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Home / World / Hong Kong protesters tie Xi's hands to the anti-Soviet human chain of the Baltic Sea

Hong Kong protesters tie Xi's hands to the anti-Soviet human chain of the Baltic Sea



Pro-Democracy activists formed a human chain in Hong Kong that recreated a historic anti-Soviet demonstration known as the Baltic Way to denounce China's violation of the semi-autonomous city.

"The Baltic road has shown the power of solidarity and non-violent movement," tweeted Joshua Wong, a leading activist in the protests that seized the former British colony this summer on Friday . "We hope that HK Way will enable the world to see our demand for freedom and democracy. HKer are faced with what the Baltic Sea had expected from the USSR 30 years ago. We have to win in this battle!

The 30-mile human chain marks the second major peaceful gathering in the two weeks since Beijing accused the demonstrators of "terrorism," after clashes at Hong Kong International Airport. The dramatic depiction undermines the Communist regime's denunciation of the demonstrators on the mainland, although the tribute to the dissidents who demanded freedom from the Soviet Union in 1

989 is likely to stir up Chinese President Xi Jinping's unease about protests.

"The Chinese Communist Party has always viewed Hong Kong as a front-line struggle between them and the West," said Florida Senator Marco Rubio, a senior Republican on the Foreign Relations Committee, opposite the Washington Examiner .

This suspicion has been apparent for weeks, and China accused the United States and the United Kingdom of stirring up the turmoil.

The most recent demonstration was modeled on the Baltic Route, a human chain of two million people founded on 23 August 1989 in protest against the Soviet occupation of Lithuanians, Latvians and Estonians.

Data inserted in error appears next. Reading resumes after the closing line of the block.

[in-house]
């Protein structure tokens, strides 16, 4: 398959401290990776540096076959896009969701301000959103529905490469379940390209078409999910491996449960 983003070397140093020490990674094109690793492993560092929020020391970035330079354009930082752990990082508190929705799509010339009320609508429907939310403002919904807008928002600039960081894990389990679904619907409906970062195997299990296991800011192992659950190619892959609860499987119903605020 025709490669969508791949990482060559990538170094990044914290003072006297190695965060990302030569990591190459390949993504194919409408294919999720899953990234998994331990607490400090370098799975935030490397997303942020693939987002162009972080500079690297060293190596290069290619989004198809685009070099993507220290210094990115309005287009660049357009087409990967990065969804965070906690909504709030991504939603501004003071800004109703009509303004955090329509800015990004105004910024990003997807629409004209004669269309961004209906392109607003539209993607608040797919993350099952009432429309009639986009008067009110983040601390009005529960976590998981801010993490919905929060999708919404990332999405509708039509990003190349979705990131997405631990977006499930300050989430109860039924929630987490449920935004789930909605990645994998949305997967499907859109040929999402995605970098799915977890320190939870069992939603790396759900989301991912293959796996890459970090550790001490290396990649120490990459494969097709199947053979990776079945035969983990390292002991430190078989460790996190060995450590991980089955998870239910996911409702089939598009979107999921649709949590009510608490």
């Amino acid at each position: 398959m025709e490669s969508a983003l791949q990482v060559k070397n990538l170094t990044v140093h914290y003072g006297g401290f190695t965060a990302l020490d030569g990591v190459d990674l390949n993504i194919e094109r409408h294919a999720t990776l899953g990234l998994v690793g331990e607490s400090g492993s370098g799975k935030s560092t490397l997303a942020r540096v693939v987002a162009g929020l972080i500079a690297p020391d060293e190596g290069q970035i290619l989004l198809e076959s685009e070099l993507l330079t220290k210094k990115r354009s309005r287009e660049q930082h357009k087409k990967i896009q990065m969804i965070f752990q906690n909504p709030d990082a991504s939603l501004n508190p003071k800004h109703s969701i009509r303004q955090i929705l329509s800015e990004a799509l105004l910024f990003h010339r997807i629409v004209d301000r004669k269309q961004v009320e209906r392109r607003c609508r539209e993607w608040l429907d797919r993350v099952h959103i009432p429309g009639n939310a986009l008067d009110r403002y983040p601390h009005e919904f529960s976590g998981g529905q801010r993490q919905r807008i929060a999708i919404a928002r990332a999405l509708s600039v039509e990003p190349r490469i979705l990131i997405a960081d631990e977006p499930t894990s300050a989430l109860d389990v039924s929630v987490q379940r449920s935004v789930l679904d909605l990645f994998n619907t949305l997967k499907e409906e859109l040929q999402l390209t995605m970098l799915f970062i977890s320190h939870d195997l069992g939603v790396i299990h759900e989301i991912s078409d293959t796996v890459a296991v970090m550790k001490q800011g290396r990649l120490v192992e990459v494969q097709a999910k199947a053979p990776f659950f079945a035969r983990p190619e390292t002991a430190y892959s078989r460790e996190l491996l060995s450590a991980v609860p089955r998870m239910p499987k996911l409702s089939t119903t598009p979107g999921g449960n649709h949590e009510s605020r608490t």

"Today there have been commemorative events in many parts of the world, including Washington DC – around 800 people have joined hands in front of the US Capitol," a spokesman for the Latvian Embassy in Washington DC told the Washington Examiner . "We hope that this nonviolent protest for freedom will inspire all peoples around the world to peacefully achieve freedom."

The Hong Kong protests began in early June when the Beijing-backed local government tried to pass a law on extradition. This would allow mainland Chinese authorities to detain Hong Kong residents on the basis of flimsy evidence. Dissidents considered the bill only as a "legalized kidnapping."

The three former Soviet vassal states declared independence seven months later, making Friday's assembly a particularly daring event and a disturbing sight for the Communist leaders in Beijing.

"They are afraid of this spread," retired Air Force General Robert Spalding, a China expert at the Hudson Institute in Washington, said Friday. "And draw historical parallels to particularly freed nations? That's really problematic."

Beijing seized the clashes at the airport as examples of "terrorism" that would eventually require violent repression if protesters refuse to resign, considering Rubio as a serious threat planning their efforts to pass legislation That would give President Trump the opportunity to revoke Hong Kong's special economic status under federal law if China accelerates sharply.

Now the trade from Hong Kong is treated differently than the trade from China [policy]. "In my view, our public policies should be changed immediately when they actually move in."

] The persistence of the protests is a problem for an autocrat who has directed the Chinese people "to value ethnic unity as our life." – Doubly embarrassing, Rubio suggested, since Hong Kong issues fell under Xi's portfolio before his rise to the pinnacle of the Chinese Communist system.

"It's personal for Xi," said Rubio. "I think it has a high priority. I think he personally leads a lot of the reactions there.

The founding of the Hong Kong Way took place only days after 1.7 million people peacefully denounced the extradition law and the Beijing government-sponsored tolerance for police brutality.

"I think they're sitting in the driver's seat now," Spalding said. "They basically showed that they will not go to the bait."


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